Oversupply and low inflation take shine off precious metals

Metals analyst William Siedenburg receives hundreds of prospects on gold companies and gold-mining techniques. ``I get so many papers describing moose pastures,'' says the Smith Barney, Harris Upham & Co. analyst, with a laugh. ``I fill my wastebasket daily with stuff on gold.''

These papers, at least for now, provide Mr. Siedenburg with a diversion from otherwise quiet metals markets, when he's not studying gold-producing companies. The prices of gold, silver, and platinum have dropped recently, for a handful of reasons. With gold, too much supply has come on the market in the last two months. In the case of platinum, the political situation in South Africa has been relatively calm. South Africa produces roughly 60 percent of the world's platinum supply.

``The gold market peaked in December,'' hitting $500 an ounce, observes Alan Posnick, a senior vice-president at MTB Banking Corporation, international foreign-exchange dealers in New York. ``There's not a lot going on. There are overwhelmingly bearish sentiments for gold. It's dull.''

Mr. Posnick says gold exporters expect one of two price scenarios in the next few months: Either gold will drop to about $350 an ounce, or the market has hit its bottom at $420 and will climb.

Gold prices, traditionally a barometer of inflation expectations, have been affected by a halt in the dollar's slide, low oil and energy prices, and little threat of inflation, Posnick says.

``Inflation is the biggest concern,'' he explains. ``Inflation will return eventually, and then you'll see a much stronger interest in precious metals.'' Investment advisers usually recommend that precious metals make up from 5 to 10 percent of an investor's portfolio as a hedge against inflation.

The price of gold dropped in the last two months or so because of a tremendous addition to the supply, which was too great for the market to absorb. Australian and American gold producers ``sold forward,'' selling gold that has not yet been produced, to hedge against falling prices. They locked in a profit by selling their gold in the high $400s; lately, gold has been selling in the $430-to-$445 range.

``The forward selling has had its major negative influence,'' says Jeffrey Nichols, president of American Precious Metals Advisors Inc. in New York, ``because the gold produced later in the year has already been sold, so it won't affect the price.'' He estimates that aggressive forward selling added 1.8 million ounces to the supply. The annual supply from all sources is between 60 million and 65 million ounces, he says.

Also, Newmont Mining Corporation said last month that it borrowed 1 million ounces of gold, which it then sold to pay debts taken on to fend off a hostile takeover attempt.

A third factor affecting gold prices was the gold the Soviet Union and Peru put on the market. In the case of the Soviet gold, Mr. Nichols says it was seasonal selling, which has occurred for the last two years.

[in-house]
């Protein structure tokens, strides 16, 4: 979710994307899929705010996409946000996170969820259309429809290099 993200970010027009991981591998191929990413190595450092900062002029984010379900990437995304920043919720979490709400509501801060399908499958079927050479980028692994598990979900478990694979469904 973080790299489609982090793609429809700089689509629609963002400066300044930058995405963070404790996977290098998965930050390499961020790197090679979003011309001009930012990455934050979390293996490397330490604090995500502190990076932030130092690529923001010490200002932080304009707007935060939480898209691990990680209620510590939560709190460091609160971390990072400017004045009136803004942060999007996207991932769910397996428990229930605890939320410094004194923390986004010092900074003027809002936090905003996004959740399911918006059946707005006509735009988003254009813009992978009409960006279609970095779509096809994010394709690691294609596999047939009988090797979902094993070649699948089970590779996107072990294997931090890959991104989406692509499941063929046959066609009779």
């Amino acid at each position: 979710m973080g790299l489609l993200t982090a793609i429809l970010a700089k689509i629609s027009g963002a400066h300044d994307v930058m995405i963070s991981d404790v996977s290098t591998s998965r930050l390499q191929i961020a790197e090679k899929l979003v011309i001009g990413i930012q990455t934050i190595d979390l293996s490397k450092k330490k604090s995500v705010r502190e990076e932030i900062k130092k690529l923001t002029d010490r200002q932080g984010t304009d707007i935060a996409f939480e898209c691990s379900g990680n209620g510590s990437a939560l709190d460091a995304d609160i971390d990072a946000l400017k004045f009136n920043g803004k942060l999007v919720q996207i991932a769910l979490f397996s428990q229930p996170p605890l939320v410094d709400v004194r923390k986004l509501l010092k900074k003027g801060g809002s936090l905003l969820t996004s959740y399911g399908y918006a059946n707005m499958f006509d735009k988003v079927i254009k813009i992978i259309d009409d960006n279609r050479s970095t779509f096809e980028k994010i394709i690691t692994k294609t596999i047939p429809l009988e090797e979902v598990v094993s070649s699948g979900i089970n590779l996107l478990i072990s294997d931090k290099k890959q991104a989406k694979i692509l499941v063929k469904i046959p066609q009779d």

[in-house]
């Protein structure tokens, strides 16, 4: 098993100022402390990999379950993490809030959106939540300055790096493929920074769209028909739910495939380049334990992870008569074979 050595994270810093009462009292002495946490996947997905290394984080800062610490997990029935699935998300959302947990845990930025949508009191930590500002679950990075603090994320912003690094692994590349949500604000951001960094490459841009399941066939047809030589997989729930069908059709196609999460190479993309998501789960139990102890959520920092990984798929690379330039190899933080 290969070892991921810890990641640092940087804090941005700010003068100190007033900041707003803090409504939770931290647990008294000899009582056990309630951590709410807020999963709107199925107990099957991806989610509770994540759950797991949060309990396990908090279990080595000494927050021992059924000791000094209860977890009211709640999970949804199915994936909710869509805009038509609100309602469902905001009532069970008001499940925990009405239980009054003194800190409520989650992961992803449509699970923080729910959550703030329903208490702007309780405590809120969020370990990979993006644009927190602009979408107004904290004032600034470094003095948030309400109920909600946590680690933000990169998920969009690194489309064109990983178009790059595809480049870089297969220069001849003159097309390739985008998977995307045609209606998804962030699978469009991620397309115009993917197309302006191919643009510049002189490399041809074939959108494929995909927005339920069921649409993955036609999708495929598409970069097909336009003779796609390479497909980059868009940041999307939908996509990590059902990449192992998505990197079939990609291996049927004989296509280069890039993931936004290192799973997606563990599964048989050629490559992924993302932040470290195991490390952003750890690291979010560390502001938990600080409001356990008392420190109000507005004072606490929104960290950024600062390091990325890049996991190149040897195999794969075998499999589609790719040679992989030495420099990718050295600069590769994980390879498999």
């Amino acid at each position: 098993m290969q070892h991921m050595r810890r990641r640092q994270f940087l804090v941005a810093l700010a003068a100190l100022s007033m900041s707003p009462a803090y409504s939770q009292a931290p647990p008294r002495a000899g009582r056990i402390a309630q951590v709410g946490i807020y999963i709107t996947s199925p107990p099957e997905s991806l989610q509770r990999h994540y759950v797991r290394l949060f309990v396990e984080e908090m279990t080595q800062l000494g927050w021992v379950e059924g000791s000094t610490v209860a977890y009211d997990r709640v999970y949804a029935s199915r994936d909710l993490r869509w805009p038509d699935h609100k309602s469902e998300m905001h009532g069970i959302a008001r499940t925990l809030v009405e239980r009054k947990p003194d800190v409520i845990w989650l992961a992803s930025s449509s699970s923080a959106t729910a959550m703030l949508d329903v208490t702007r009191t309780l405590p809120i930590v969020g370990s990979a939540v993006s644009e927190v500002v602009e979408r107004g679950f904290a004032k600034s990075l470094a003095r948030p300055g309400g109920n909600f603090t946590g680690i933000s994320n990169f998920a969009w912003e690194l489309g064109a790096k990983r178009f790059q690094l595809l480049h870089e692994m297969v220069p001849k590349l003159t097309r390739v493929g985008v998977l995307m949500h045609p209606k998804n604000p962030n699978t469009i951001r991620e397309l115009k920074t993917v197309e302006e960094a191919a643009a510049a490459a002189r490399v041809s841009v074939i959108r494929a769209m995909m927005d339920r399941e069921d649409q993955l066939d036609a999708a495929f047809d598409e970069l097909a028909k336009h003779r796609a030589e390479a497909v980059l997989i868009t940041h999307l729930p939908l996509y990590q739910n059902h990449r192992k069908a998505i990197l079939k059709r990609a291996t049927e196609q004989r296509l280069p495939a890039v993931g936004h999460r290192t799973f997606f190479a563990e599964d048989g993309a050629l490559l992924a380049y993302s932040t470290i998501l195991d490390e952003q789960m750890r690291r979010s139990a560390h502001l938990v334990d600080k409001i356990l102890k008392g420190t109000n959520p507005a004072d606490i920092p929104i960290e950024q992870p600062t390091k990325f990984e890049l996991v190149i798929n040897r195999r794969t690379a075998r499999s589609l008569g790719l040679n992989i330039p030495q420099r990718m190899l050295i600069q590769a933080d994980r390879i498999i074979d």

The tremendous supply wouldn't hold the price up, particularly after the stock market plunge, says John Norris, of Citibank's precious-metals center. He says the gold market appears to be stabilizing.

``But is it a correction in the bull market or the start of the bear market? These days nothing is certain, but there doesn't appear to be any big change in the economy coming six months from now,'' he says. ``All the factors point to a fairly stable market.'' He predicts gold will trade in the $430-to-$440 range in the short run.

Nichols thinks the markets have probably seen the low prices. ``The markets are poised to recover,'' he says. ``The optimism about the growth in the equity markets was a bit overdone, and we're moving to a more realistic picture, which is mildly positive for gold.'' He says gold might reach its recent high of $500 later this year.

Major activity in gold buying is now occurring in Asia. ``The area is experiencing a tremendous surge. It's really astonishing,'' Nichols observes.

In February Japan imported 40 tons of gold; in January it had imported 10 tons. In 1987 the monthly average was 19 tons.

Hong Kong, Taiwan, and Singapore have also been aggressively buying, expressing what Nichols says is a cultural affinity for gold. ``The area has become a sponge. It soaks up the supply,'' he says. ``They are attracted by the low prices, they have loads of money and high savings rates, and prices won't go any lower.''

The prospects for silver and platinum, considered industrial metals, remain flat as well, says Siedenburg of Smith Barney. These two metals took a particularly heavy beating after October's market collapse, because of concerns there might be a recession. In such a case, demand for industrial metals would drop. Silver is selling at about $6.25 an ounce.

Silver benefits from a strong exporting economy, says Mr. Norris of Citibank, because of its industrial importance.

``People are keying to the trade deficit numbers, or at least an improvement in exports, which is important for gold and silver,'' he says. ``The improvement seems to be a trend.'' He expects silver in the near term to sell between $6.25 and $6.40.

``There's too much silver around now, and in the case of platinum, it's pretty much a function of what goes on in South Africa,'' Siedenburg adds. Platinum is a critical material that cannot be substituted; it is used in catalytic converters in autos, among other things.

``The pressure on platinum has subsided, and there is very little that suggests any big new demand. I look for prices to remain flat,'' Siedenburg says.

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